U.S. consumer prices rose by 0.6 percent in August as gasoline prices surged, the Labor Department said Friday. Economists polled by Reuters had called for a 0.5 percent rise.
Gasoline prices jumped 9 percent last month, accounting for about 80 percent of the rise in consumer inflation. That's their largest increase since June 2009. Food prices rose a much smaller 0.2 percent.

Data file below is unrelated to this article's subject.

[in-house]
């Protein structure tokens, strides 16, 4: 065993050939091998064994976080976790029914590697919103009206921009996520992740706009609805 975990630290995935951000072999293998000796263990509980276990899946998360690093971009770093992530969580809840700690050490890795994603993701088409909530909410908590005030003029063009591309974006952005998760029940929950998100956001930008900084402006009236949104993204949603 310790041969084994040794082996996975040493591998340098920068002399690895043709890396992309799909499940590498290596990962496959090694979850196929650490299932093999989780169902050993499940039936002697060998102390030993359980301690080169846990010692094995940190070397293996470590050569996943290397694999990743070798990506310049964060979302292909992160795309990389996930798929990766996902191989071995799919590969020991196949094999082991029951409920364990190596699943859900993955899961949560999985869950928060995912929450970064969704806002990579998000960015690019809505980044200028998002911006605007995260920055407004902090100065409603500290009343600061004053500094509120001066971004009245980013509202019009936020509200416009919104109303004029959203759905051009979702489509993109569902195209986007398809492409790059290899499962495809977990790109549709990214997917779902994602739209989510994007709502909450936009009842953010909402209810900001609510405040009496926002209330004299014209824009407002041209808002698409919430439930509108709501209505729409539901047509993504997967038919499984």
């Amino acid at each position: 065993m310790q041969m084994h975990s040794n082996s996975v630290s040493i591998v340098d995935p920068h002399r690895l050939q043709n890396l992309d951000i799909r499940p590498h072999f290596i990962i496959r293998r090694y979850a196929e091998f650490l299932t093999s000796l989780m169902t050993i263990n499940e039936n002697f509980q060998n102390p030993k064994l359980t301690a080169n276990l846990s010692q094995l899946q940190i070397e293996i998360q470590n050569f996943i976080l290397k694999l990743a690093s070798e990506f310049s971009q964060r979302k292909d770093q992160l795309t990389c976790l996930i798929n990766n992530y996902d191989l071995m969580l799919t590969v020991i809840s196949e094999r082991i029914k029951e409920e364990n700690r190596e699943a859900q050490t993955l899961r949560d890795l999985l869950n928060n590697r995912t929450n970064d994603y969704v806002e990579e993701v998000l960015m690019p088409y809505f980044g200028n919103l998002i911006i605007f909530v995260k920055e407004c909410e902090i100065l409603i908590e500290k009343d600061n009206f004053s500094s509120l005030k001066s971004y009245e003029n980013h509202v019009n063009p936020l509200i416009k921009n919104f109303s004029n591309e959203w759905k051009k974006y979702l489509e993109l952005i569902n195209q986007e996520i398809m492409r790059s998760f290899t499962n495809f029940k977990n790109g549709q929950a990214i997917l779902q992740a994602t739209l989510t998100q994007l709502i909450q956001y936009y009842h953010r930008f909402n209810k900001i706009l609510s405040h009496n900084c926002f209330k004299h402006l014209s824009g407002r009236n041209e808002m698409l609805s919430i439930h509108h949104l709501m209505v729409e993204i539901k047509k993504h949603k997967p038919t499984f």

The underlying inflation was fairly muted. Stripping out volatile food and energy costs, the so-called core CPI increased 0.1 percent for a second month in a row.
Consumer prices have climbed 1.7 percent over the last 12 months and 1.9 percent on a core basis, within the Federal Reserve's target for inflation.